You might be dumbfounded by the title of this article. After all, most people have plenty of examples of bad meetings. And the challenges with virtual meetings can be legendary, starting with the nearly total lack of participation and engagement. But it doesn’t have to be that way.
What if I told you that you could use virtual meetings to build relationships and camaraderie? Would you be interested or simply scoff at the impossibility?
As a leader of a remote team and facilitator of many virtual meetings and sessions, I have some advice that will allow your meetings to be a source of engagement and interaction, not resistance and apathy.
Things To Do
- Open the meeting space early. When people arrive in a real meeting room before the start of the meeting, they chat about stuff beyond work. If you will open your web meeting room early, people will naturally begin to do the same thing. But if the room gets opened and everyone is rushing to log in so the meeting can start, that chance for small-talk and relationship building is lost forever.
- Create opportunities for engagement and fun. Find creative ways and reasons to call on people. As the leader, you may know things about people that others don’t know. Interject and share things that help people get to know each other better.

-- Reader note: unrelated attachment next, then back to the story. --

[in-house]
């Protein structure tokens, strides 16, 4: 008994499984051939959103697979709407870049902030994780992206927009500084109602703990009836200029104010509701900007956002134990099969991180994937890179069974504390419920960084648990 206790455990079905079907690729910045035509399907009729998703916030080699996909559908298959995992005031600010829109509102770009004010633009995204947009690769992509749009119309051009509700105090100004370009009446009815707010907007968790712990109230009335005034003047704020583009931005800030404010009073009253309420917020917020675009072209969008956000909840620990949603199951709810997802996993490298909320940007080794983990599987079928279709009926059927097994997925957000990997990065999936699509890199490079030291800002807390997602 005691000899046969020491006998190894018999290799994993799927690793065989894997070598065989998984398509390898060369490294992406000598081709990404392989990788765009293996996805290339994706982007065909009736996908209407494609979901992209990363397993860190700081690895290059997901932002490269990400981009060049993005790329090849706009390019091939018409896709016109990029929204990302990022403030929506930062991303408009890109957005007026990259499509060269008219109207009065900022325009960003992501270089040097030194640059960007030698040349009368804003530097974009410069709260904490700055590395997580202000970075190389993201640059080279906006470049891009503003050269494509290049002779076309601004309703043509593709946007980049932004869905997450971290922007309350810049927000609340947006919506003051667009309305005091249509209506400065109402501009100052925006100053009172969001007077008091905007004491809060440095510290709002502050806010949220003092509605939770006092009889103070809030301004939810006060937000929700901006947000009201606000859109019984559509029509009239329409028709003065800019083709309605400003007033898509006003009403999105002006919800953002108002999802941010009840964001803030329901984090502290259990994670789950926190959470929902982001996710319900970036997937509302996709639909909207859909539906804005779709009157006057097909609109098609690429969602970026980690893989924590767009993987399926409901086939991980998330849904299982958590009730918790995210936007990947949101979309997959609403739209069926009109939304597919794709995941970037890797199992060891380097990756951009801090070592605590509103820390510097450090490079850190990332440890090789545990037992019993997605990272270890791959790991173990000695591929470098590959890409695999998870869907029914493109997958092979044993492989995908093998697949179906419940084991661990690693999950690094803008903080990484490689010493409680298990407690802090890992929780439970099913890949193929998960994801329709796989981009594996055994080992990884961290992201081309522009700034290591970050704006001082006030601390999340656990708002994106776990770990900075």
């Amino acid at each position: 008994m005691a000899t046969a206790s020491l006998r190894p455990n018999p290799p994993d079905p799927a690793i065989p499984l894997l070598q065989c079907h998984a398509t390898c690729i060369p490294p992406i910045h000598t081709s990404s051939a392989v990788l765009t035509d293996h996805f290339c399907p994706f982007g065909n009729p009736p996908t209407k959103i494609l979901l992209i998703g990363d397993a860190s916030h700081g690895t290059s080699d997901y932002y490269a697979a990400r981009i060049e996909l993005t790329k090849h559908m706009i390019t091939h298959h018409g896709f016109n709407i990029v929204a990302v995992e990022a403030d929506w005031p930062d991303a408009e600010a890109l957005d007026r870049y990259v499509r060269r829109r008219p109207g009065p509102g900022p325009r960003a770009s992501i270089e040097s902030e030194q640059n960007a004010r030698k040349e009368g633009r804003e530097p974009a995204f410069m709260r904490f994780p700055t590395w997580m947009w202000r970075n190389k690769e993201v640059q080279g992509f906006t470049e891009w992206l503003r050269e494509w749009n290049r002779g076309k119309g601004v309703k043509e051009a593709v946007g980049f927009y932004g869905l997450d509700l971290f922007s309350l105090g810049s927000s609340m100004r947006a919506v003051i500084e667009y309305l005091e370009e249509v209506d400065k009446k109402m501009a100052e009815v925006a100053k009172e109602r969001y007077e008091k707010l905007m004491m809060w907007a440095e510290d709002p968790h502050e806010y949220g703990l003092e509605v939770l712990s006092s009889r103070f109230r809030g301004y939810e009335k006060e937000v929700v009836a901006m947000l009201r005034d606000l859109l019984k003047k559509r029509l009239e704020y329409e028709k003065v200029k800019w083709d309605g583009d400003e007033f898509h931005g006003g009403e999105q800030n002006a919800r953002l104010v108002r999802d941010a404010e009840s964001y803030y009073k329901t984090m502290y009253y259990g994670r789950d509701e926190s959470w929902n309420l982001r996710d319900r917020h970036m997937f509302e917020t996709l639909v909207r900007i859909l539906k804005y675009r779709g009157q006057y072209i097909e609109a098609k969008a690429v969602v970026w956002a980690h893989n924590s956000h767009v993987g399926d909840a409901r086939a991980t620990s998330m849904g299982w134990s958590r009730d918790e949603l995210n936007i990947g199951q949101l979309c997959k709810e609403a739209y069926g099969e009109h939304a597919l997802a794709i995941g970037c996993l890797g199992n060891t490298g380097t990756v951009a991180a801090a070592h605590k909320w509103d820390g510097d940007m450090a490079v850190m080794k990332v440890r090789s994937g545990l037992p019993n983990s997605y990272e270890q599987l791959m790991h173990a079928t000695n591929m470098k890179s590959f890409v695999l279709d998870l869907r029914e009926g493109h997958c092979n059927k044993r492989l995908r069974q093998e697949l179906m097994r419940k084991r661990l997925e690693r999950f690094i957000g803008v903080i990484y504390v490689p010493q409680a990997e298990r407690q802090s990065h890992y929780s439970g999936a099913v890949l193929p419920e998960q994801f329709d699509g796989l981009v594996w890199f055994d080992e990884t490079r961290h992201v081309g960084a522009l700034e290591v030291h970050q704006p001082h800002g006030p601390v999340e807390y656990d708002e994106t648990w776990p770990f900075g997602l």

- Expect the use of webcams. If your meeting is small enough, have everyone on their webcams. This improves the communication and keeps people engaged, but also allows people to see each other, ask questions about their environments, see their pets, and more. The value of the webcam in meetings in underappreciated. Start using them and you will see what I mean.
- Get people off mute. If people are on mute, they won’t interact, interject, or create the space for relationship building. Mute implies a passive role in a meeting and doesn’t support natural interaction. Yes, there is a time for the mute button – like when there is lots of background or technology related noise. But start with the mute off and wait for a good reason to hit that button.
- Pause after asking a question. If you ask then start talking too soon, you won’t get answers. It takes longer for people to speak up in a virtual setting than a face-to-face one, and a good facilitator who waits longer will be rewarded with input and comments. When that doesn’t happen, people don’t have an opportunity to get to know their colleagues at all.
- Call on individuals. Maybe you don’t want to put people on the spot. Or maybe you think you shouldn’t have to do this. Put those ideas aside. In the virtual meeting situation, people need you to be the traffic cop – managing the flow of communication. Invite people in generally, then offer them the floor to share their insights.
Doing these things will give you better virtual meeting results and provide a time and space for your team members to get to know each other better. In the long term, the relationship building might end up being more important than the initial purpose of meeting.
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